"This Han immigration has led to daily confrontation between races, a fight for resources and markets, and makes confrontation a daily experience," Wang writes. "This could lead to the 'Palestinian-ization' of the conflict." The two communities live largely separate lives, except in the workplace; intermarriage is rare and strongly opposed

Power rests in the hands of Han officials, especially in the government and security forces; the top positions open to Uighurs are administrative. Relations between Han and Uighur, above all the young, have deteriorated, especially since bomb attacks in the region by those demanding independence in 1997. They have made Uighur men suspect in the eyes of Han, in Xinjiang and the rest of China, where they are treated with fear and suspicion. "If you treat me like a thief, why should we share the same country?"

Economic power in Xinjiang rests in the hands of the Han, who have better access to education, technology, capital and markets. Companies, especially private ones, prefer to hire Han, who are likely to be better educated, qualified and speak better Mandarin than do Uighurs.

One of the main instruments of this 'colonisation' is the Xinjiang Production and Construction Corp, known as the Bing Tuan (army group), an organization of militarized settlers established in the 1950s. It now has 2.6 million members and controls an area of 75,000 square kilometers. Its founder was Wang Zhen, a senior general who later became Vice President. In the 1950s, he dealt savagely with Uighur separatists; for each PLA soldier they killed, he ordered the execution of five Uighur men in the village where the killing occurred.

He is one of three Han leaders whom Uighurs call 'the butcher of Xinjiang'. The first was Sheng Shicai, a Nationalist-backed general who controlled the region from 1933-1944. The third is Wang Lequan, who has been Communist Party chief of the region and head of the Bing Tuan since 1994.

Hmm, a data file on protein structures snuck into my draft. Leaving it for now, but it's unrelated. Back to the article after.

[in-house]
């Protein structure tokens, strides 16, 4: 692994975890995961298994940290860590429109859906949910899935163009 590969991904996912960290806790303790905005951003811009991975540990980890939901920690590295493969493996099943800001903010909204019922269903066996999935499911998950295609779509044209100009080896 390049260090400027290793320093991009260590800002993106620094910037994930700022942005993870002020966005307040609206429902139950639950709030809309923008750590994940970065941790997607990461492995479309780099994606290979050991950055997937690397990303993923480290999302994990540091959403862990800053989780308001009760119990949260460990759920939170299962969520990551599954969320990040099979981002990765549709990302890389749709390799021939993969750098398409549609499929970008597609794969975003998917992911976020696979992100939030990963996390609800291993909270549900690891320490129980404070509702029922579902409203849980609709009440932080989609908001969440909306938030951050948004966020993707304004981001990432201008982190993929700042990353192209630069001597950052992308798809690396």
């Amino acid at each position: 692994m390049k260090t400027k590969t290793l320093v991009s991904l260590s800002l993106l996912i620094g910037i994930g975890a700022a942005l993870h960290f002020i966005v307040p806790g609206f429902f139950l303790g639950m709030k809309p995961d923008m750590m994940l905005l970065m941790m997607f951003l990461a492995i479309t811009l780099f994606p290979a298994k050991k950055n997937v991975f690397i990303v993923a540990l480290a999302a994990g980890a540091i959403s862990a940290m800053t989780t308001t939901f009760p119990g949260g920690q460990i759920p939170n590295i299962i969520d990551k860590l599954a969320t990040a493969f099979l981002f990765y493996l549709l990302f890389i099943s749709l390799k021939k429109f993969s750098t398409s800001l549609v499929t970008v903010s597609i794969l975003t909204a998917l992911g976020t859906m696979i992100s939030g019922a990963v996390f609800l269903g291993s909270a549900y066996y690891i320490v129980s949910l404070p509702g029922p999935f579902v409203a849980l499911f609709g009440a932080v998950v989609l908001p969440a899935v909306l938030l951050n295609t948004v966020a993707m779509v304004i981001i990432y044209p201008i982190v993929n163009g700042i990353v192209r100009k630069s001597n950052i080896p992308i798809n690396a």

Wang sees language and religious policy as important aspects of this colonization. Mosques are not allowed to operate Koranic schools, those under 18 are not allowed to enter a mosque and there is no religious teaching in school. Public officials are not allowed to worship nor wear a beard – even though Karl Marx and Lenin had them.

Mandarin is the language of education, government and business. Mastery of Mandarin – not Uighur – is essential for a successful career in almost any field. So, while education in Uighur is available in many schools, thousands of Uighurs choose to send their children to Mandarin schools.

Making matters worse is changes in the way Uighur was written. Originally written in the Arabic script, it was changed to Roman letters in 1962 and then switched back to Arabic in the 1980s. As a result, thousands of Uighurs who studied in the 1960s and 1970s are unable to read their own language.

"Most of the Han who came to Xinjiang more than 20 years ago learnt Uighur, but not those who have come in the last 20 years. Nor do they wish to learn. Then there is an enormous amount of political study, especially since the visit of Jiang Zemin in 1998. Each time you must write notes and keep them. Worst off are village teachers – they earn little and must do so much political study. They have no days of rest."

In Xinjiang, as in Palestine, it is impossible to see the end of the conflict.